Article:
How to Find Relevant Material - SANDRA SCHWAB | Historical Romance Author

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How to Find Relevant Material

Research > Researching the Past

Thanks to the internet, research has become easier than ever before: you can visit websites  of various libraries and museums worldwide; you can find collections of primary literature online (e.g. the Project  Gutenberg or Google Books); you can order books online; and  you can find an enormous amount of pictures and photographs online. So don't be afraid of the research! It's easier than it was ever before.

“There is nothing like looking, if you want to find something. You certainly usually find something, if you look, but it is not always quite the something you were after.”

~ J.R.R. Tolkien

Bookstores / Online Bookstores

  • booksellers can order any book in print for you

  • to get foreign books you might also want to try out foreign online bookstores, e.g. the various branches of amazon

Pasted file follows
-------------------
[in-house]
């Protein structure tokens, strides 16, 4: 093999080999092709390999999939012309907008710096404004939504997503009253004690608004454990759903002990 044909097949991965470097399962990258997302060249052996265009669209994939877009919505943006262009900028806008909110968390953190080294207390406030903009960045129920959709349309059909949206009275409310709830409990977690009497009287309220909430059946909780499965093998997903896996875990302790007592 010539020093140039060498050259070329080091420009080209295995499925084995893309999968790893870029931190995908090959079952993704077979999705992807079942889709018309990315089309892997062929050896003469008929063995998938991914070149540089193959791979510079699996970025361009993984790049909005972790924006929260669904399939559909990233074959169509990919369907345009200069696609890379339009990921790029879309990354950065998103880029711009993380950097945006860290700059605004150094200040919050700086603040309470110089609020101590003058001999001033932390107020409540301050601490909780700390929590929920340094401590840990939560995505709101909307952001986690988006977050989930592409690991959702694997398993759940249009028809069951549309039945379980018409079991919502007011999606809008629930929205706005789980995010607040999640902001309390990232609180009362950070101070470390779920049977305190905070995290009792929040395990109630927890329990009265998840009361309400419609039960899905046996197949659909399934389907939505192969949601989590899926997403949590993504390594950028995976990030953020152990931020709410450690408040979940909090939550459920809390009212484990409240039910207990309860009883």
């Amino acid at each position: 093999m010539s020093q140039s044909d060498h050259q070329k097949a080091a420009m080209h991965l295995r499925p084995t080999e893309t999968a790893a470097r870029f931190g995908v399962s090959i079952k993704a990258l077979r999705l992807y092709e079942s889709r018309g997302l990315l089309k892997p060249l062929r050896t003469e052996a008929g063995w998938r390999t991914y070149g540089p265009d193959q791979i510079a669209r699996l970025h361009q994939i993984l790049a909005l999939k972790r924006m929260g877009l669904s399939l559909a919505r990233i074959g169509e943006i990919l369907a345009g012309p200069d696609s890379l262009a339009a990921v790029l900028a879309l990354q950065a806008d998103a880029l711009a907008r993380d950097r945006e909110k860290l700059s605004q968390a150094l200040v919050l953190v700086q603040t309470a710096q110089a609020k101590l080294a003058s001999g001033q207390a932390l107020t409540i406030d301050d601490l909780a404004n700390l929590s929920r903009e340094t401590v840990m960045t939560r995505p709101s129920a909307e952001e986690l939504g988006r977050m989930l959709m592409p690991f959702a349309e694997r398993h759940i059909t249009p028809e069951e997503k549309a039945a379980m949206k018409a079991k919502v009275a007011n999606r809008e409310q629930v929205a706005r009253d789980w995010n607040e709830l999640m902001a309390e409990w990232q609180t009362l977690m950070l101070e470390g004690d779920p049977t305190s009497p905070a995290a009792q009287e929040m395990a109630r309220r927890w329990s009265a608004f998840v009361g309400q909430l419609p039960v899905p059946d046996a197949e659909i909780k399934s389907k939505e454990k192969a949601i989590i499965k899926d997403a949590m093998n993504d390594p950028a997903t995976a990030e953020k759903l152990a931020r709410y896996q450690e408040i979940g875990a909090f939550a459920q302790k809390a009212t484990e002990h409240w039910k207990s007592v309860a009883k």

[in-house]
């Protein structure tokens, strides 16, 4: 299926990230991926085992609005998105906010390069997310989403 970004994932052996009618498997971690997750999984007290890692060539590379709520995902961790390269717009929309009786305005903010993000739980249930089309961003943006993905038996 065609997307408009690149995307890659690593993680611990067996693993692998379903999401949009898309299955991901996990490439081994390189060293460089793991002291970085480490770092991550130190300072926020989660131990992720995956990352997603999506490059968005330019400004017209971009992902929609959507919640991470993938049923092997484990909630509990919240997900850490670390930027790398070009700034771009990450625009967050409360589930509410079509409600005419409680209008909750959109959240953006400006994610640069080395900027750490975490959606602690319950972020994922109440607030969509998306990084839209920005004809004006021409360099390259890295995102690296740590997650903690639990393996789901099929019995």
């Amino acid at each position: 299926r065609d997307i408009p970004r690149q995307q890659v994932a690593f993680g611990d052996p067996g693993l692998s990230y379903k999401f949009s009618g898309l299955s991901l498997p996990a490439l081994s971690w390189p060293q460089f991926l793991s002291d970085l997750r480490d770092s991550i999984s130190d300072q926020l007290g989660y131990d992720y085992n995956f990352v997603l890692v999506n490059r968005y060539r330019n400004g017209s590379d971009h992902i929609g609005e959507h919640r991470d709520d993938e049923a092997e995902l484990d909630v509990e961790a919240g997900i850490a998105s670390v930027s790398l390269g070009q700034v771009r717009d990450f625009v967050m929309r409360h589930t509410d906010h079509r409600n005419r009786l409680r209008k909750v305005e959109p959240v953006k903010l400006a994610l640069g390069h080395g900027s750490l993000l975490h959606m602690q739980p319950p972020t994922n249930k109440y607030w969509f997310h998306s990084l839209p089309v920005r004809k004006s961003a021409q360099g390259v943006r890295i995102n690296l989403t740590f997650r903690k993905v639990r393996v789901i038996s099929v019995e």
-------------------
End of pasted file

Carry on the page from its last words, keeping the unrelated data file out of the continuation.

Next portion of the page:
• browse the non-fiction section of your local bookstore to find books that might come in handy for your future research (over the years I've assembled an odd collection of books, the subjects ranging from the history of parks and gardens in Europe, Scottish tartans, and the medieval warhorse to the history of erotic art, horsewhispering, and the anatomical waxes in the Museo La Specola in Florence)

Used Books Stores

  • apart from your local used bookstores, you could try e-bay auctions or abebooks


  • online catalogues

  • library inter-loan system: this enables you to get books from libraries in other cities or even in other countries

  • old newspapers and magazines often available on mircofilm/-fiche or in digital form

Websites / Online Discussion Groups

  • RWA's special interest chapters, e.g. the Beau Monde for writers of Regency romances

  • websites of museums or institutions
  • private websites (However, it's a good idea to double-check the information found on private websites!)

CDs and Handouts of past RWA Conferences

On-site Research

  • what a great excuse to travel to Britain!

Find a Specialist

  • people working at museums and specific associations are often willing to share their  knowledge

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